Below the tube 24 is a conveying system 26. In the example shown, the conveying system includes a housing 27 containing one or more augers 28. The housing 27 forms a conduit between the gasifier 10 and the water seal (described below). Multiple augers 28 may be arranged side-by-side in an overlapping manner, as one skilled in the art would understand. Other auger arrangements are also possible, such as vertical and/or diagonal arrangements. The auger 28 is used to break clinkers and also provides a way to convey metal materials away from the gasifier, such as nails and bolts that may enter the gasifier without jamming the removal mechanisms.

The opposite end of the conveying system 26 forms a discharge port 30, where charcoal and ash are discharged into a water tank 32. The discharge port 30 extends into the water in the water tank 32, forming an airtight water seal that maintains a seal between the gasifier and the atmosphere. The water in the water tank 32 mitigates dust from the charcoal and eliminates the potential for spontaneous ignition of the hot solids.

The present invention also provides a gas disengagement system, whereby the gas disengagement system prevents plugging and blinding of the gas offtake system and simultaneously limits particulate entrainment in the gas produced from the gasifier. A gas discharge port 34 is formed in the upper side of the housing 27 of the conveying system 26 and extends upward. Gases produced by the gasifier exit the system through the gas discharge port 34. The gas discharge port 34 is vertical and provides a low-velocity zone for gas to disengage from the solids to minimize particulate entrainment.

FIG. 2 is an isometric view of the fixed-bed gasifier 10. The gasifier 10 shown in FIG. 2 includes the combustion chamber 12, the conveying system 26, the discharge port 30, and gas discharge port 34. The water tank and water seal are not shown in FIG. 2.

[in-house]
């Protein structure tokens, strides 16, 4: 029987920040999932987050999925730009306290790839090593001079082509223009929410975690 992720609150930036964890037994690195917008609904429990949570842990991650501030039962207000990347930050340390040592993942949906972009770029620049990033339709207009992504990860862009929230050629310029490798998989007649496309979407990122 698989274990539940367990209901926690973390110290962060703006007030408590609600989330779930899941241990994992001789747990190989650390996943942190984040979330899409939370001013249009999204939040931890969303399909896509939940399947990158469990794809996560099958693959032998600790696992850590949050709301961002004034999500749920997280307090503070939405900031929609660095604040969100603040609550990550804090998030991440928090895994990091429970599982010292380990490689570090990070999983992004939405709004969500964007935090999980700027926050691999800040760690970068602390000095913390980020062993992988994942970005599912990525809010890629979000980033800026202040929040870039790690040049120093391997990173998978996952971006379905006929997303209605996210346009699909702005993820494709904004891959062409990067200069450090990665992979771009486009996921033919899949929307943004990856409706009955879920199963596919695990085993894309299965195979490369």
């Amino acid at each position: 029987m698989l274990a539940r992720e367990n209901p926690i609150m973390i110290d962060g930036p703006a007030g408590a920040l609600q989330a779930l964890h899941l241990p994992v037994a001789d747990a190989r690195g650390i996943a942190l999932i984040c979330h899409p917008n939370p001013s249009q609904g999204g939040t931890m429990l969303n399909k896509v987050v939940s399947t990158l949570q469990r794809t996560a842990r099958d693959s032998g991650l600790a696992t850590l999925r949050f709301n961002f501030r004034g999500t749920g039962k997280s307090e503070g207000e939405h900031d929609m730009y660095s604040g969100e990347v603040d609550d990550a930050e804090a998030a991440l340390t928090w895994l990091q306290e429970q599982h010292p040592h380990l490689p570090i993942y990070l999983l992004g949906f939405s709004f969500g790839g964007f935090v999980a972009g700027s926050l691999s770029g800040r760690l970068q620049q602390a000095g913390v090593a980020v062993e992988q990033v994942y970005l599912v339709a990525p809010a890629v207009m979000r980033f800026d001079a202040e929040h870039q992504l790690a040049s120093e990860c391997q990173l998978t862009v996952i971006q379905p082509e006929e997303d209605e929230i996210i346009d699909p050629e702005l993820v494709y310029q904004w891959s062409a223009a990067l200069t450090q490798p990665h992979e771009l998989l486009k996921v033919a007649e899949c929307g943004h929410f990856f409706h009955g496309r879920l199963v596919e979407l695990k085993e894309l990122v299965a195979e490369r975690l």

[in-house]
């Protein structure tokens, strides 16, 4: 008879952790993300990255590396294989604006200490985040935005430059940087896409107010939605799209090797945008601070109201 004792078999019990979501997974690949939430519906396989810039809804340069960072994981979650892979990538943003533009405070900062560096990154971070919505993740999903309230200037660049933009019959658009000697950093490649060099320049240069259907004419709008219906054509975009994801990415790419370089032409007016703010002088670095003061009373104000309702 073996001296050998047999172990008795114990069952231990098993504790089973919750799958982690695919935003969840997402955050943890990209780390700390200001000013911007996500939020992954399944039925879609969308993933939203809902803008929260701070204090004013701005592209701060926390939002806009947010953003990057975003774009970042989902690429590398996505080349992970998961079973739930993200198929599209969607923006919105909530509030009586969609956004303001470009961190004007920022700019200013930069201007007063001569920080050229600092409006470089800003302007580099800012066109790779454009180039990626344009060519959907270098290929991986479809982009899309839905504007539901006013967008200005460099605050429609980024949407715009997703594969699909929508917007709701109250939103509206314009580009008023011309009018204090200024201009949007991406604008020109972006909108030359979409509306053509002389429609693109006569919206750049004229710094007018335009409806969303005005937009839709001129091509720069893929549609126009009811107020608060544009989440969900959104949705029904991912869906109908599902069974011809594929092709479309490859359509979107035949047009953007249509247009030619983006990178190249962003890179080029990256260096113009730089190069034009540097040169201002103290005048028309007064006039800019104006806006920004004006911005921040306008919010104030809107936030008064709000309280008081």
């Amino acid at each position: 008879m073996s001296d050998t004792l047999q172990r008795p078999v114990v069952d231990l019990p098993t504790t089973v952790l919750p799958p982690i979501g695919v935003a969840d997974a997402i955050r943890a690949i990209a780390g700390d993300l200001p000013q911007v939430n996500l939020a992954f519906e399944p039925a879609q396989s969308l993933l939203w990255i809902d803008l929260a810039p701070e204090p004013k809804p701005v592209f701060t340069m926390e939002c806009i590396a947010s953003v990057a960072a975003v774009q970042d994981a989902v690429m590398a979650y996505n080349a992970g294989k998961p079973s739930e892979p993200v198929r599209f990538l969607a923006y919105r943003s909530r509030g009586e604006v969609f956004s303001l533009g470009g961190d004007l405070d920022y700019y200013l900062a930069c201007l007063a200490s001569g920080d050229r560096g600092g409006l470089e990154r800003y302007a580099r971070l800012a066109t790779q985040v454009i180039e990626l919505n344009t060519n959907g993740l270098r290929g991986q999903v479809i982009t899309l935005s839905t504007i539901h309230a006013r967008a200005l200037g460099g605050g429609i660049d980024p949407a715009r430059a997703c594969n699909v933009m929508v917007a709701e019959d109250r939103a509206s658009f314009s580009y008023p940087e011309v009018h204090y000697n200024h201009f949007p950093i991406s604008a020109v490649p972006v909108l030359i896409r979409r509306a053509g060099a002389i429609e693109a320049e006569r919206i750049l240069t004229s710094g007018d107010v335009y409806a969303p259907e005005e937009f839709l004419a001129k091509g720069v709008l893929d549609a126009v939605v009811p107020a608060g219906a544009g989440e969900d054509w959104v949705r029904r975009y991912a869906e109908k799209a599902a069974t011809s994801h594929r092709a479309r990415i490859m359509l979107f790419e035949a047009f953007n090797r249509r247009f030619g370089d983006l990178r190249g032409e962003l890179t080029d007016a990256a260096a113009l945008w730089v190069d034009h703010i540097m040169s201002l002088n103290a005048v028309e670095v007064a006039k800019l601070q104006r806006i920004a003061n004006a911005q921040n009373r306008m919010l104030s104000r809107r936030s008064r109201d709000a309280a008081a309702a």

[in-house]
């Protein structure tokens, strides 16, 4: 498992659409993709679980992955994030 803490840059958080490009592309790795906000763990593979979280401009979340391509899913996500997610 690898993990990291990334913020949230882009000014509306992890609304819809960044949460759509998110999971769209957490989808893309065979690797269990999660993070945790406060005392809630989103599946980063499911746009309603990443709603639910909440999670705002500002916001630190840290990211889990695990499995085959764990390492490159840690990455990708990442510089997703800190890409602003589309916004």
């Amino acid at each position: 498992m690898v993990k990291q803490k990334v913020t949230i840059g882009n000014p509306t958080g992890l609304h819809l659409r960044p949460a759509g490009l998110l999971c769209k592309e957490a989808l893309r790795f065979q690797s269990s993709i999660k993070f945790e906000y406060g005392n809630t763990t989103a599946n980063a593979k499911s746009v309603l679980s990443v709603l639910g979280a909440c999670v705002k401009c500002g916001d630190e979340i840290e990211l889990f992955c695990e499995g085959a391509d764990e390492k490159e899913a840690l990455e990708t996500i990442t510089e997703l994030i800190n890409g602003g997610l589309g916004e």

Generally, the present invention operates as follows. Solid fuel is loaded into the combustion chamber 12 via the top 18 of the gasifier 10. One or more igniters (not shown) ignite the solid fuel, while air needed to combust the fuel is injected into the combustion chamber. The conditions (air flow, pressures, temperatures, etc.) desired to achieve ideal gasification conditions can be controlled in any desired manner, as one skilled in the art would understand. As the fuel burns, the fuel will form charcoal and ash, which falls through the tube 24, into the conveying system 26. The auger(s) 28 convey the charcoal and ash to the discharge port 30, where it will fall into the water tank 32. The gas produced by the gasifier 10 exits the gas discharge port 34. Due to the vertical configuration of the gas discharge port 34, the gas discharge port will tend not to plug.

In the preceding detailed description, the invention is described with reference to specific exemplary embodiments thereof. Various modifications and changes may be made thereto without departing from the broader spirit and scope of the invention as set forth in the claims. The specification and drawings are, accordingly, to be regarded in an illustrative rather than a restrictive sense.